The AVLabs AVL314A USB-powered speakers are separate left and right units with built-in desk stands. Their ends are shiny black plastic, while the speakers are covered by clothe grilles. They are clearly lightweight in construction. The speaker without the additional electronics weighed just 152 grams. Each speaker contains a 25mm driver behind its removable grille.
All the wiring is fixed, with four cables going into one of the speakers, one of them connecting to the other.
The instructions inside the box only vaguely referred to the actual speakers, with some of them seemingly related to a totally different system.
The signal is input as analog via the 3.3mm stereo socket. The unit also has a 3.5mm headphone output and, surprisingly, a 3.5mm microphone input. This last is simply an extension, since a cable at the back of the speaker can connect this to the computer's regular microphone input.
Set-up and cartage
Set-up is obviously simple: just add in two cables for audio playback. I'd skip the microphone connection and your mic plug right into the computer. Microphone signal levels are so low that all in-line variables should be eliminated if at all possible.
When it comes to telling left from right, ignore the picture above. In the absence of left/right markings on the speakers, I ran a simple test signal to determine that the unit with the volume knob and most of the cables is the right-hand speaker.
The power button seems to be a conventional hard-wired unit, so when switched off the system should draw no power from your computer. Likewise, the volume knob felt like an old-fashioned analog unit.
While set-up is easy, taking these speakers with you will involve lots of winding of wires. This system would be best left sitting on your desk for a quick plug-in when you get home.
At the low price of this system I wasn't expecting high-fidelity performance, but what it did deliver was a clear improvement over the built-in speakers of the notebook computer. This was primarily represented by a reasonable tonal balance across the mid-range.
Don't get me wrong, by Hi-Fi standards the sound was terribly coloured, due in large part to various peaks and troughs in the speakers' frequency response. But basically the speakers managed to reproduce from about 250 hertz to about 11,000 hertz within a reasonable output level. So the net result didn't sound especially harsh. It was a bit light on bass with normal full-range music, but with a classical guitar solo track it was reasonably clean.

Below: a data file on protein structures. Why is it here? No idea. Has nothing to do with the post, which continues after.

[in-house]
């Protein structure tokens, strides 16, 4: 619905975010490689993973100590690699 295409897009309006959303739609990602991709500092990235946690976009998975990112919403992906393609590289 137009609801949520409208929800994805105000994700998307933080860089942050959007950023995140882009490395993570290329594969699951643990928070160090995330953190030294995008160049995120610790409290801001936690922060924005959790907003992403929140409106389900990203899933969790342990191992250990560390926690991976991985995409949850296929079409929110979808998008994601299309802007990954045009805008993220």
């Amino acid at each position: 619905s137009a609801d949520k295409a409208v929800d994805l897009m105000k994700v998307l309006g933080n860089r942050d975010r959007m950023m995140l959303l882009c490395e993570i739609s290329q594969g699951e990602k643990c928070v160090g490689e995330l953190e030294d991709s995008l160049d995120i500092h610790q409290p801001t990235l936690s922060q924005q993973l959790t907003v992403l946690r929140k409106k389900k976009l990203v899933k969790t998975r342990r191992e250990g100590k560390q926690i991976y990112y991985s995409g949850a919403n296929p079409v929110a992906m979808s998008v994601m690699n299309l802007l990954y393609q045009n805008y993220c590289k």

The podcast test delivered reasonably clear and coherent audio. But I'd be a bit concerned about content with too low in level. I maxed out the volume to get within one decibel of the calibration level. It wasn't a matter of power, so much as gain from the signal level provided by the computer. With content using the full dynamic space in the digital scale this isn't a problem, but some stuff is simply recorded at too low a level.
My measurements showed bass level maintained down to 500 hertz , with a roll off below that to about 225 hertz, at which point the response plummeted. Don't expect any real bass, but there is enough lower mid-range to offer a semblance of balance.
Oh, and don't use the headphone socket on the speakers. Take the trouble to plug your headphones directly into the computer. I thought the headphone signal might be straight through from the computer, but in fact they seem to run the signal through the built-in amplifier. This doesn't produce any noticeable noise from the speakers, but the hiss levels are quite distracting through the headphones, and they also seem to pick-up and turn any noise into stray EMF in the vicinity. All this noise is independent of the volume level setting. They also added a nasty buzz to the upper register of the male voice.
The AVLabs AVL314A speakers make a cheap way to significantly improve the sound of your notebook, but they're really best for your desk, and don't waste your time on the extra connections.